Just Like You, Claire Messud Never Read ‘A Brief History of Time’

Just Like You, Claire Messud Never Read ‘A Brief History of Time’


Do you have any comfort reads, or guilty pleasures?

I always enjoy popular science books — “Mama’s Last Hug,” by Frans de Waal, or “The Song of the Dodo,” by David Quammen, or “She Has Her Mother’s Laugh: The Powers, Perversions and Potential of Heredity,” by Carl Zimmer, or “It’s All in Your Head: True Stories of Imaginary Illness,” by Suzanne O’Sullivan — but they’re often less than comforting. When my kids were younger, I loved rereading the books of my childhood with them, and discovering the books of their generation. I’m a big fan of the Lemony Snicket series. Every so often, just because, I reread the books of William Steig — “Amos & Boris,” or “Brave Irene,” or “Doctor De Soto” — and each time they fill me with joy and tenderness. William Steig was a genius.

Which genres do you especially enjoy reading? And which do you avoid?

I’m interested in what it’s like to be alive on this earth. I’m interested in human truth. I’m not interested in escapism, and not particularly interested in entertainment for its own sake. Writers can explore life and truth in any genre — Penelope Fitzgerald and Hilary Mantel do this in historical fiction; Octavia E. Butler and Ursula K. Le Guin do it with science fiction; the scriptwriter Sally Wainwright does it in her TV crime series “Happy Valley.” So I wouldn’t rule something out by genre. That said, I gravitate toward the kind of fiction that is of no genre at all, and therefore gets called “literary fiction,” or used to; the kind that is more interested in people and in language than in plot.

How do you organize your books?

Once upon a time the books were alphabetical, by subject — history in one place, philosophy and religion in another, literature in a third, etc. But we’re inundated now, and have been for some time. Books get put where they’ll fit — sometimes two rows deep on the shelf, in the guest room, in the garage, in the bathroom — which means it’s sometimes hard to find a particular volume. I’ll sit still and close my eyes and hope for a vision of its spine upon a shelf.

What book might people be surprised to find on your shelves?

We’re in possession of some surprising books, I think, just because we’re in possession of so many. In addition to those we’ve accumulated, we also have books from my parents’ libraries, though we had to give most of them away — things like Glubb Pasha’s “The Great Arab Conquests” or a first edition of Rachel Carson’s “The Silent Spring,” or Margaret Laurence’s “The Diviners.” I don’t know if we still have a copy of Stephen Hawking’s “A Brief History of Time”; I bought it because everyone else did, I guess. Needless to say, I never read it. There used to be a story, perhaps apocryphal, that someone had put a five pound note in a hundred copies of that best-selling book, about two-thirds of the way through, along with a request that the reader, upon discovering the money, should send a postcard acknowledging it. Supposedly the person never got any postcards at all.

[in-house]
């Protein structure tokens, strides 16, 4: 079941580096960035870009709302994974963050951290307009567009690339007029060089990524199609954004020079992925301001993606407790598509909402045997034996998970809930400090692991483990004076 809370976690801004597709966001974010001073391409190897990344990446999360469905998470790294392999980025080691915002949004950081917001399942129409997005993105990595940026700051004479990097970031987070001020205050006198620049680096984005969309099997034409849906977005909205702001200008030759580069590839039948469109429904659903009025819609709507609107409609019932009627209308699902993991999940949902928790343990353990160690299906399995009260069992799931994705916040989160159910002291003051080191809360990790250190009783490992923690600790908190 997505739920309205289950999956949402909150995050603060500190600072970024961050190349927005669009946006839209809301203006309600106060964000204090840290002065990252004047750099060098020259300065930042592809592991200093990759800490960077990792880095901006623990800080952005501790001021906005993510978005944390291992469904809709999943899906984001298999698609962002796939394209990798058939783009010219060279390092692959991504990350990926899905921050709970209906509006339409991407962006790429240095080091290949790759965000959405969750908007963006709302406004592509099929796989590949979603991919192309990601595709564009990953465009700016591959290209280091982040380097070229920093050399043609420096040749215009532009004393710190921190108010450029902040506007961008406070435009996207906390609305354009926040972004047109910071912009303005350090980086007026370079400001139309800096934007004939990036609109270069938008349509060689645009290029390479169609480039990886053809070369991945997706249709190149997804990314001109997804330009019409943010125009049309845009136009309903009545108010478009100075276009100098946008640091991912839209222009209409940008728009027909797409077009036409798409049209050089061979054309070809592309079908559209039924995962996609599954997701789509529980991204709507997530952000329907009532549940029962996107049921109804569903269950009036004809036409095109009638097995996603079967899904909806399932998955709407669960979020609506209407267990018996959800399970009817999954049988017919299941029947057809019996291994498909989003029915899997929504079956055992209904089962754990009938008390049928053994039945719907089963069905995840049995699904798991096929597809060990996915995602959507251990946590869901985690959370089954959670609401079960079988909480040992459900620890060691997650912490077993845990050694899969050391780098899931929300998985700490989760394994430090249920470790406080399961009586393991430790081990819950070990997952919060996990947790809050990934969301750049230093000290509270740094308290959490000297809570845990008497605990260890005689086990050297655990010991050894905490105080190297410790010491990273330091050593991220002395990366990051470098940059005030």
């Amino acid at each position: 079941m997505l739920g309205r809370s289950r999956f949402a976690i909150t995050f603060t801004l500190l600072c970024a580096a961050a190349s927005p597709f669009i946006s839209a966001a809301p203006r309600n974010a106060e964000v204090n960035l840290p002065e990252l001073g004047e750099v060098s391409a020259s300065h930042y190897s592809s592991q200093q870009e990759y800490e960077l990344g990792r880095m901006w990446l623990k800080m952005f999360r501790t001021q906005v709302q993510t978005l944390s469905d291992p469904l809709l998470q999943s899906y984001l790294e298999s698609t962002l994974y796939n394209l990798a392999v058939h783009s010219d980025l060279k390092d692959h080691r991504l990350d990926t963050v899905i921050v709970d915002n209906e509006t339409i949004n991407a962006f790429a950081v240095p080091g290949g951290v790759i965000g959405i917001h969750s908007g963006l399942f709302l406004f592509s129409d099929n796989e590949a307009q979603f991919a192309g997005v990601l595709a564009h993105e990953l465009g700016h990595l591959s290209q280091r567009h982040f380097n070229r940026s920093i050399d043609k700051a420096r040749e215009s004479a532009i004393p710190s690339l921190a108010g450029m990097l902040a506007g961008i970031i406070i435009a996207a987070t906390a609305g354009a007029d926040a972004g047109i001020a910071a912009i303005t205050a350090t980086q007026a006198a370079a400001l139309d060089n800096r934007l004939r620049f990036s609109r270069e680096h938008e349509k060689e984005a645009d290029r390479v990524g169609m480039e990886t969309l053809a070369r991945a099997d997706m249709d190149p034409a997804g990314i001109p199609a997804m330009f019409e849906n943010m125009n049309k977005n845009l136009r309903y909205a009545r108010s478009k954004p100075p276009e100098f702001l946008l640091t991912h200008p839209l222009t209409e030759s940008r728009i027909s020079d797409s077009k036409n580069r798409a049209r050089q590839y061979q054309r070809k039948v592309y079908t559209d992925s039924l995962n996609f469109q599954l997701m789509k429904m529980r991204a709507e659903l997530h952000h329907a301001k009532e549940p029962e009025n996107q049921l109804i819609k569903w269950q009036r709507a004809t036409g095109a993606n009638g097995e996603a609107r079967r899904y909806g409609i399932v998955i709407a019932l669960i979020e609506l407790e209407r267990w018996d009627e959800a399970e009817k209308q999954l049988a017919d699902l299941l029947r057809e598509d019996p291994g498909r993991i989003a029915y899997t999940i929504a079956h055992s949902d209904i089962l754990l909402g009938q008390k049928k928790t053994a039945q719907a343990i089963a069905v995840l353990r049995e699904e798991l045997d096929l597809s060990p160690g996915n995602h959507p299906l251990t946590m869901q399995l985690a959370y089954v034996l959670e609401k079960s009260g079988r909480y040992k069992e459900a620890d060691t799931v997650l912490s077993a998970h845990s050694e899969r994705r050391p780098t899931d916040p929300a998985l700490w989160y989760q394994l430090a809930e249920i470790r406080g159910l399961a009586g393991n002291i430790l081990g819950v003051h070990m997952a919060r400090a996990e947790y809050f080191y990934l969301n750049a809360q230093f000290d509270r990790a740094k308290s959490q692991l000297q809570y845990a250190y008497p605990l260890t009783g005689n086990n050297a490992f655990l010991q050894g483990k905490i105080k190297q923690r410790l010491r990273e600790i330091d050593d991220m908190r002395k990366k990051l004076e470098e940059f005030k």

What’s the best book you’ve ever received as a gift?

Sadly, it’s been years since people gave me books as gifts. The only person who continues to do so is my remarkable father-in-law, a retired British zoology professor and Anglican minister in his 90s who lives in a small village in Scotland. One of the best I received from him was “At the Same Time: Essays and Speeches,” by Susan Sontag. It’s an interesting book, but what amazed me was the thoughtfulness of the gift, the fact that my father-in-law, who isn’t the sort of person who would read Susan Sontag, realized that I would and did. He doesn’t order books online, either, so he had to go to some trouble to get it.

What kind of reader were you as a child? Which childhood books and authors stick with you most?

Chiefly avid. I’d read anything, anywhere. I’d read the cereal box at breakfast, I’d read in cars and on trains and planes. (“Why do you travel like a suitcase?” my father would complain. “Look out the window!”) So many favorites I can’t begin to list them all. I was a kid in Australia, and then in Canada; but really my childhood was in Sydney. Among the books I adored were all the Tintin books (“Tintin in Tibet” is my favorite), the stories of Eleanor Farjeon, the “Swallows and Amazons” series, “Seven Little Australians,” the novels of Ivan Southall (all of them — but I reread “Ash Road” not long ago and it’s still amazing), “Watership Down,” “A Wizard of Earthsea,” anything by E. Nesbit, and perhaps unexpectedly, Eric Linklater’s “The Wind on the Moon,” which my sister and I loved intensely — it’s about two naughty sisters — and which The New York Review of Books wonderfully reissued when my kids were small, so they could enjoy it too.

How have your reading tastes changed over time?

I’m a more impatient reader, in age. When I was young, I believed in finishing what I started; not so much now, aware as I am of finitude, of how little time we really have. Part of that impatience is with fakery. There’s so much fakery, in fiction as in life. I just don’t have time for it anymore.



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